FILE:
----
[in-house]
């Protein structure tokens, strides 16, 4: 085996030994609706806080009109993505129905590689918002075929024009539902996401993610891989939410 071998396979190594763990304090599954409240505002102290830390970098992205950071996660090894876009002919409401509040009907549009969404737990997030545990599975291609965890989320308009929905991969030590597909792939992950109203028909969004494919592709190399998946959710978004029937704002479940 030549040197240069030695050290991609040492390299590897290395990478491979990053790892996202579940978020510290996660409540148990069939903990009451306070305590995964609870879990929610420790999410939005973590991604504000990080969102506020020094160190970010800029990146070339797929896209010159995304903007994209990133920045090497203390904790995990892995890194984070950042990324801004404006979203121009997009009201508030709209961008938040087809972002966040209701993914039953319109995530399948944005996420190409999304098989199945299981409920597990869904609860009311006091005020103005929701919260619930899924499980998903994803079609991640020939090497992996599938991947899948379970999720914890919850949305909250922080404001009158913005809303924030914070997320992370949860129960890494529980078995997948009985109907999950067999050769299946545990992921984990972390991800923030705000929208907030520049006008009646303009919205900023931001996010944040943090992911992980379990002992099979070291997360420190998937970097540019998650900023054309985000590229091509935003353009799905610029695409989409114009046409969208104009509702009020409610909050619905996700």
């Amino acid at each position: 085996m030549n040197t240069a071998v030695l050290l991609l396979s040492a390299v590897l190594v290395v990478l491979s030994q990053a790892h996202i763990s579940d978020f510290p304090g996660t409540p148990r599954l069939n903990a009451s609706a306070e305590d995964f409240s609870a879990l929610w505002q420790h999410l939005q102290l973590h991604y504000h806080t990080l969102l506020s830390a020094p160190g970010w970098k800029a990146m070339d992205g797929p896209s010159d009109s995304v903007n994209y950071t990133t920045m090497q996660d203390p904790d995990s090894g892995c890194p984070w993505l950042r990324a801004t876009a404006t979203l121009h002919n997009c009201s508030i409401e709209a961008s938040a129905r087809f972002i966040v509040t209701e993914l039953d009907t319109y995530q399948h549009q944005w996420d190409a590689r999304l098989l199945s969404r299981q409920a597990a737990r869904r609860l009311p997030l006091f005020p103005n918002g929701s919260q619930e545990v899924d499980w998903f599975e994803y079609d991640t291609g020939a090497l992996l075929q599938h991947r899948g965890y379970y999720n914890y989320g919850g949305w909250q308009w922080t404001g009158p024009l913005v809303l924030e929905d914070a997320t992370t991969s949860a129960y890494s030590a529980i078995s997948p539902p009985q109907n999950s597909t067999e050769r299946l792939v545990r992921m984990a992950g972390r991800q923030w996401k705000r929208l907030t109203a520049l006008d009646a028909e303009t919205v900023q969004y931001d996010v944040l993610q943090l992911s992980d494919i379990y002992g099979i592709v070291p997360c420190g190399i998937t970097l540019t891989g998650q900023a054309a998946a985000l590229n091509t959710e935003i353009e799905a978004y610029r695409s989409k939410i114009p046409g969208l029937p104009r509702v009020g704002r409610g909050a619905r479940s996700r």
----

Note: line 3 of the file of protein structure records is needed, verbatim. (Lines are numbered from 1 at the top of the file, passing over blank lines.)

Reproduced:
């Amino acid at each position: 085996m030549n040197t240069a071998v030695l050290l991609l396979s040492a390299v590897l190594v290395v990478l491979s030994q990053a790892h996202i763990s579940d978020f510290p304090g996660t409540p148990r599954l069939n903990a009451s609706a306070e305590d995964f409240s609870a879990l929610w505002q420790h999410l939005q102290l973590h991604y504000h806080t990080l969102l506020s830390a020094p160190g970010w970098k800029a990146m070339d992205g797929p896209s010159d009109s995304v903007n994209y950071t990133t920045m090497q996660d203390p904790d995990s090894g892995c890194p984070w993505l950042r990324a801004t876009a404006t979203l121009h002919n997009c009201s508030i409401e709209a961008s938040a129905r087809f972002i966040v509040t209701e993914l039953d009907t319109y995530q399948h549009q944005w996420d190409a590689r999304l098989l199945s969404r299981q409920a597990a737990r869904r609860l009311p997030l006091f005020p103005n918002g929701s919260q619930e545990v899924d499980w998903f599975e994803y079609d991640t291609g020939a090497l992996l075929q599938h991947r899948g965890y379970y999720n914890y989320g919850g949305w909250q308009w922080t404001g009158p024009l913005v809303l924030e929905d914070a997320t992370t991969s949860a129960y890494s030590a529980i078995s997948p539902p009985q109907n999950s597909t067999e050769r299946l792939v545990r992921m984990a992950g972390r991800q923030w996401k705000r929208l907030t109203a520049l006008d009646a028909e303009t919205v900023q969004y931001d996010v944040l993610q943090l992911s992980d494919i379990y002992g099979i592709v070291p997360c420190g190399i998937t970097l540019t891989g998650q900023a054309a998946a985000l590229n091509t959710e935003i353009e799905a978004y610029r695409s989409k939410i114009p046409g969208l029937p104009r509702v009020g704002r409610g909050a619905r479940s996700r």